To be a Facebook kind of friend is unlike any previous species of genuine friendship and surely bears no resemblance to the Quaker kind. A true friend does not ask to be liked.

If it is sadly true that one can be “unfriended” and if friendship may indeed be a verb, isn’t it also true that authentic friendships are rarely so numerous as our electronic ones.

Real friends neither brag about their number nor boast of their political or ideological inclinations nor ruthlessly exclude those with whom they might potentially disagree.

Neither do they post only highly idealized or PhotoShopped versions of themselves solely for other so-called friends or groupies to admire.

It is actually rare for authentic friends to complain publicly to the unfriendly world of sleeplessness or send out detailed reports of intimate toilet habits to be shared with a host of so-called friends and many other unsuspecting passers-by.

If the tin-alley wordsmith once suggested of friendship that “it’s the perfect blend-ship,” there seems less and less to blend, so little longing for harmony.

Khalil Gibran, after all, said, “Let there be spaces in your togetherness.” But, in our days, we seek uniformity of thinking and conformity of doing from our erstwhile friends.

What thinkest thou? In our speech and written communication, can we be no more precise and selective than this? Can we not observe some boundaries?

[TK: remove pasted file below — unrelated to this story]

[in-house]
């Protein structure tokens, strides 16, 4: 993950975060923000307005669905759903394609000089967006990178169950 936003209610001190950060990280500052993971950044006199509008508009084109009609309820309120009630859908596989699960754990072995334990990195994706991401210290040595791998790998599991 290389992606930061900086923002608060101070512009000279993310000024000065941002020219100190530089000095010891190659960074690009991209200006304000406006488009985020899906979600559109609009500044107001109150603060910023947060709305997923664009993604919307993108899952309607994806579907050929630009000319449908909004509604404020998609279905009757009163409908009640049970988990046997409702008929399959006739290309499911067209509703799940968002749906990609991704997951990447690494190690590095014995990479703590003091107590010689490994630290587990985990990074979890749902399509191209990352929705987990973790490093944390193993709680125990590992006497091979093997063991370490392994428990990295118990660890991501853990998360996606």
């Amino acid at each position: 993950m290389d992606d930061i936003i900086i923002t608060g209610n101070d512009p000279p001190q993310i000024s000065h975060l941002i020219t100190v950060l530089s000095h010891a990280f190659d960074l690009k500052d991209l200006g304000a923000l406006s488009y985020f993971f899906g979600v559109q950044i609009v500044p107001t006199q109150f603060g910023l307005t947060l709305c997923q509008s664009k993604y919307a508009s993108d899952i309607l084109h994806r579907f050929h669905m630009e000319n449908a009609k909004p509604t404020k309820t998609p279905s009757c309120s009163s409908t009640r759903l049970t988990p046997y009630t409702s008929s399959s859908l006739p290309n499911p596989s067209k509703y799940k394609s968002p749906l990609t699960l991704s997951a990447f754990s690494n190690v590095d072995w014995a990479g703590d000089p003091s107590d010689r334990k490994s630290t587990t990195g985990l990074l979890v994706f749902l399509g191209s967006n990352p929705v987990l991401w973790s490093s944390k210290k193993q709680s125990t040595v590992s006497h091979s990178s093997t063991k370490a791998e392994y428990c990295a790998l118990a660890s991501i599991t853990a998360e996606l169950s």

Can we forego some less important things, in order to experience genuine communication with others? Can we, at least, think as much as we type?

When our words cannot be more properly managed, what hope is there for our ways?

Bob Newell is ministry coordinator for the Cooperative Baptist Fellowship in Athens, Greece. A version of this column first appeared on his blog, ItsGreek2U, and is used with permission.

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Thinking Theologically – Molly Marshall

Thursday, April 18, 2013 Thinking Theologically – Associated Baptist Press

Demystifying Christian vocation

“I am working in the field of adoption. I wasn’t able to find a church position after I finished seminary.”

“I oversee the freshmen dorms at a state university. You would not believe what comes through my door, but I am not sure this qualifies as Christian vocation.”

These comments came from two 30-somethings, concerned about their fidelity to a call from God. I visited a sister seminary this past week to offer lectures and listened to these graduates describe their work, both feeling as if they were not really in ministry.

I think it is time to demystify our language about what it means to be “called” and how we exercise our giftedness. This will grow increasingly important as we realize that guaranteed lifetime employment in a congregational setting will most likely become less of an option for seminary graduates. Rather than relegating persons who serve in other contexts to a differing status, it is important that we rethink our theology of vocation.

Rather than the old language of “full-time Christian vocation,” which meant paid pastoral staff work or long-term missionary appointment, our day requires a more comprehensive and imaginative description.